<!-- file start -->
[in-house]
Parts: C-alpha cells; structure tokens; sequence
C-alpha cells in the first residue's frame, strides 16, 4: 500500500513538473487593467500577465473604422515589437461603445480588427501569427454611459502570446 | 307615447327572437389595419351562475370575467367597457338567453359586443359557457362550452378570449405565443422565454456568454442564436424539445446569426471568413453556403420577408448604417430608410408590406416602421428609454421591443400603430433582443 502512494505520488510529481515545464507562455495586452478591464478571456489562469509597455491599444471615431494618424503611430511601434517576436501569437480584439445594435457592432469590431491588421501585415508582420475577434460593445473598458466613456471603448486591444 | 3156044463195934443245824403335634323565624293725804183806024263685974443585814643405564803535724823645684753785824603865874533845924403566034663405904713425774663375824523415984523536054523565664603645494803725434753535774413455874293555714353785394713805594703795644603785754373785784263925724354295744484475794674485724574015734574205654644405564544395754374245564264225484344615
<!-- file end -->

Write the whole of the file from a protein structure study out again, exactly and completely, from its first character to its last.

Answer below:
[in-house]
Parts: C-alpha cells; structure tokens; sequence
C-alpha cells in the first residue's frame, strides 16, 4: 500500500513538473487593467500577465473604422515589437461603445480588427501569427454611459502570446 | 307615447327572437389595419351562475370575467367597457338567453359586443359557457362550452378570449405565443422565454456568454442564436424539445446569426471568413453556403420577408448604417430608410408590406416602421428609454421591443400603430433582443 502512494505520488510529481515545464507562455495586452478591464478571456489562469509597455491599444471615431494618424503611430511601434517576436501569437480584439445594435457592432469590431491588421501585415508582420475577434460593445473598458466613456471603448486591444 | 3156044463195934443245824403335634323565624293725804183806024263685974443585814643405564803535724823645684753785824603865874533845924403566034663405904713425774663375824523415984523536054523565664603645494803725434753535774413455874293555714353785394713805594703795644603785754373785784263925724354295744484475794674485724574015734574205654644405564544395754374245564264225484344615